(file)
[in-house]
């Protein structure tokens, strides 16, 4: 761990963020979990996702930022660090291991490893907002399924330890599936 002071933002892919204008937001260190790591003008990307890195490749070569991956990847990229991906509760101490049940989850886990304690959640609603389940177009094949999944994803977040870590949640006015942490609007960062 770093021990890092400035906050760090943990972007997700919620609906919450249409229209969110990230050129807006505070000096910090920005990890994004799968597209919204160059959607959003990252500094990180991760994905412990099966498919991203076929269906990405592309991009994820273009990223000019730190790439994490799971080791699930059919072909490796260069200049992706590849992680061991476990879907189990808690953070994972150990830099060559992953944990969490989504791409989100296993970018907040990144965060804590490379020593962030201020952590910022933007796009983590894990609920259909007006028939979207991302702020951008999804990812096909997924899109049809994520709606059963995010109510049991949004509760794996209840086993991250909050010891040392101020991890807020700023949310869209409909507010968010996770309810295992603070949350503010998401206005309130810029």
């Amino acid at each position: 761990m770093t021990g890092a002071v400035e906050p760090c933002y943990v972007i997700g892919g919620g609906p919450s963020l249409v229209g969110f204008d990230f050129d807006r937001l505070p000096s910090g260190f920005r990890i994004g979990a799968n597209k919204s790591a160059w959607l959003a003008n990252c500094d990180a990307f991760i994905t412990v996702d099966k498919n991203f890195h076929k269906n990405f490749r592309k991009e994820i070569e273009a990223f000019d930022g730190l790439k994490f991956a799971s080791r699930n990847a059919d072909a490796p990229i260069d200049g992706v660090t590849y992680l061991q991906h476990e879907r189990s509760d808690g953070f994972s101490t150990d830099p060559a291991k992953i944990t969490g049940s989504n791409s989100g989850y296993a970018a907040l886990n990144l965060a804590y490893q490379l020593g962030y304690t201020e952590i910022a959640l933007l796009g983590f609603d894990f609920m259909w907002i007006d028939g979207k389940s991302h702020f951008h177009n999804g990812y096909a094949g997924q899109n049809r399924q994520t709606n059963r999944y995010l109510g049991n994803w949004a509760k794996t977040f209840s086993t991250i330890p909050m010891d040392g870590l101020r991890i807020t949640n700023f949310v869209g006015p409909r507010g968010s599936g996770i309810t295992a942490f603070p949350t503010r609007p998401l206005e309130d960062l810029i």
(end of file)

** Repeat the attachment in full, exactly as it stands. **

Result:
[in-house]
């Protein structure tokens, strides 16, 4: 761990963020979990996702930022660090291991490893907002399924330890599936 002071933002892919204008937001260190790591003008990307890195490749070569991956990847990229991906509760101490049940989850886990304690959640609603389940177009094949999944994803977040870590949640006015942490609007960062 770093021990890092400035906050760090943990972007997700919620609906919450249409229209969110990230050129807006505070000096910090920005990890994004799968597209919204160059959607959003990252500094990180991760994905412990099966498919991203076929269906990405592309991009994820273009990223000019730190790439994490799971080791699930059919072909490796260069200049992706590849992680061991476990879907189990808690953070994972150990830099060559992953944990969490989504791409989100296993970018907040990144965060804590490379020593962030201020952590910022933007796009983590894990609920259909007006028939979207991302702020951008999804990812096909997924899109049809994520709606059963995010109510049991949004509760794996209840086993991250909050010891040392101020991890807020700023949310869209409909507010968010996770309810295992603070949350503010998401206005309130810029």
């Amino acid at each position: 761990m770093t021990g890092a002071v400035e906050p760090c933002y943990v972007i997700g892919g919620g609906p919450s963020l249409v229209g969110f204008d990230f050129d807006r937001l505070p000096s910090g260190f920005r990890i994004g979990a799968n597209k919204s790591a160059w959607l959003a003008n990252c500094d990180a990307f991760i994905t412990v996702d099966k498919n991203f890195h076929k269906n990405f490749r592309k991009e994820i070569e273009a990223f000019d930022g730190l790439k994490f991956a799971s080791r699930n990847a059919d072909a490796p990229i260069d200049g992706v660090t590849y992680l061991q991906h476990e879907r189990s509760d808690g953070f994972s101490t150990d830099p060559a291991k992953i944990t969490g049940s989504n791409s989100g989850y296993a970018a907040l886990n990144l965060a804590y490893q490379l020593g962030y304690t201020e952590i910022a959640l933007l796009g983590f609603d894990f609920m259909w907002i007006d028939g979207k389940s991302h702020f951008h177009n999804g990812y096909a094949g997924q899109n049809r399924q994520t709606n059963r999944y995010l109510g049991n994803w949004a509760k794996t977040f209840s086993t991250i330890p909050m010891d040392g870590l101020r991890i807020t949640n700023f949310v869209g006015p409909r507010g968010s599936g996770i309810t295992a942490f603070p949350t503010r609007p998401l206005e309130d960062l810029i």